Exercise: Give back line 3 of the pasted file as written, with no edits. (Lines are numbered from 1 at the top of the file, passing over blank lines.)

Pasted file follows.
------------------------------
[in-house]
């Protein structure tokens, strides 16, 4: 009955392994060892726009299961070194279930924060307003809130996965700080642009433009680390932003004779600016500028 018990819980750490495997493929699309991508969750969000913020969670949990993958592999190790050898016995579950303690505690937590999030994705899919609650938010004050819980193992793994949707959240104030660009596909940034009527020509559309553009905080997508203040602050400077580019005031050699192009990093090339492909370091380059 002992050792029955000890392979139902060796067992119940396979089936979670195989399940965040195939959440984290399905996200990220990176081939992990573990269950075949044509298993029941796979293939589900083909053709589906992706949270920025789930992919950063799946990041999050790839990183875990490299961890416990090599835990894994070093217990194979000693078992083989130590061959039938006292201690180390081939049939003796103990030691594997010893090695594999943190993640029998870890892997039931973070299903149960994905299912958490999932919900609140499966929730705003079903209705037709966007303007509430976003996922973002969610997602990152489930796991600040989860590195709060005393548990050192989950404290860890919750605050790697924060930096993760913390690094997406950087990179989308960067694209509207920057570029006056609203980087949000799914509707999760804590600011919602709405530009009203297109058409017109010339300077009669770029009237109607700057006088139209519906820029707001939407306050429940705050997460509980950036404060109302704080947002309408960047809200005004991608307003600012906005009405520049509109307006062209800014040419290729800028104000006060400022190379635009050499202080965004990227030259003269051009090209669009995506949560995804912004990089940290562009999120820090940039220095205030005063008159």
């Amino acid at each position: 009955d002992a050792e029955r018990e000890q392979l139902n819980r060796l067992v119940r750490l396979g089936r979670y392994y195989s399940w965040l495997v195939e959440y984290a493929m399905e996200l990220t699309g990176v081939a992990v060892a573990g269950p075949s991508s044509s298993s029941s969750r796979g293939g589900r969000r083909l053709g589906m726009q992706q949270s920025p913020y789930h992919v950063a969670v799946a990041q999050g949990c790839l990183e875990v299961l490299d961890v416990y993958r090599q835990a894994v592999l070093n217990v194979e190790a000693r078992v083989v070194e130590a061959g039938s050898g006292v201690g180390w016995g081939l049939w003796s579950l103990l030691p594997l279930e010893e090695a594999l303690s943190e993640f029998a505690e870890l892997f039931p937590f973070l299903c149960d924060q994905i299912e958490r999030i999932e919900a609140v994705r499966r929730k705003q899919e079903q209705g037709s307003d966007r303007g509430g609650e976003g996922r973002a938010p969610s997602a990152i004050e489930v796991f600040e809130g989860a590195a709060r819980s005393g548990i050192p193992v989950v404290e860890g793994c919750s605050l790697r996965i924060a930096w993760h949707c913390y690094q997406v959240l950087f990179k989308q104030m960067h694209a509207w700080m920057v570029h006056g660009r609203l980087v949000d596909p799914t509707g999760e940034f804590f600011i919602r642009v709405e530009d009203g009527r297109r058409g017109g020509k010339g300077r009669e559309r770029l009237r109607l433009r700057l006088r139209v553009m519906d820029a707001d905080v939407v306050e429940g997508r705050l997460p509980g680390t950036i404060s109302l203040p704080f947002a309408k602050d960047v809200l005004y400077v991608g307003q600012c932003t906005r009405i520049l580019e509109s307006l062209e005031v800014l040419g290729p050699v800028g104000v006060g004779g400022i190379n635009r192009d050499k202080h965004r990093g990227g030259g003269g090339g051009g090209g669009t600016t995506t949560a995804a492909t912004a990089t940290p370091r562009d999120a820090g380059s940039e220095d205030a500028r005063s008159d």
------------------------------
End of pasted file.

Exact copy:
């Amino acid at each position: 009955d002992a050792e029955r018990e000890q392979l139902n819980r060796l067992v119940r750490l396979g089936r979670y392994y195989s399940w965040l495997v195939e959440y984290a493929m399905e996200l990220t699309g990176v081939a992990v060892a573990g269950p075949s991508s044509s298993s029941s969750r796979g293939g589900r969000r083909l053709g589906m726009q992706q949270s920025p913020y789930h992919v950063a969670v799946a990041q999050g949990c790839l990183e875990v299961l490299d961890v416990y993958r090599q835990a894994v592999l070093n217990v194979e190790a000693r078992v083989v070194e130590a061959g039938s050898g006292v201690g180390w016995g081939l049939w003796s579950l103990l030691p594997l279930e010893e090695a594999l303690s943190e993640f029998a505690e870890l892997f039931p937590f973070l299903c149960d924060q994905i299912e958490r999030i999932e919900a609140v994705r499966r929730k705003q899919e079903q209705g037709s307003d966007r303007g509430g609650e976003g996922r973002a938010p969610s997602a990152i004050e489930v796991f600040e809130g989860a590195a709060r819980s005393g548990i050192p193992v989950v404290e860890g793994c919750s605050l790697r996965i924060a930096w993760h949707c913390y690094q997406v959240l950087f990179k989308q104030m960067h694209a509207w700080m920057v570029h006056g660009r609203l980087v949000d596909p799914t509707g999760e940034f804590f600011i919602r642009v709405e530009d009203g009527r297109r058409g017109g020509k010339g300077r009669e559309r770029l009237r109607l433009r700057l006088r139209v553009m519906d820029a707001d905080v939407v306050e429940g997508r705050l997460p509980g680390t950036i404060s109302l203040p704080f947002a309408k602050d960047v809200l005004y400077v991608g307003q600012c932003t906005r009405i520049l580019e509109s307006l062209e005031v800014l040419g290729p050699v800028g104000v006060g004779g400022i190379n635009r192009d050499k202080h965004r990093g990227g030259g003269g090339g051009g090209g669009t600016t995506t949560a995804a492909t912004a990089t940290p370091r562009d999120a820090g380059s940039e220095d205030a500028r005063s008159d």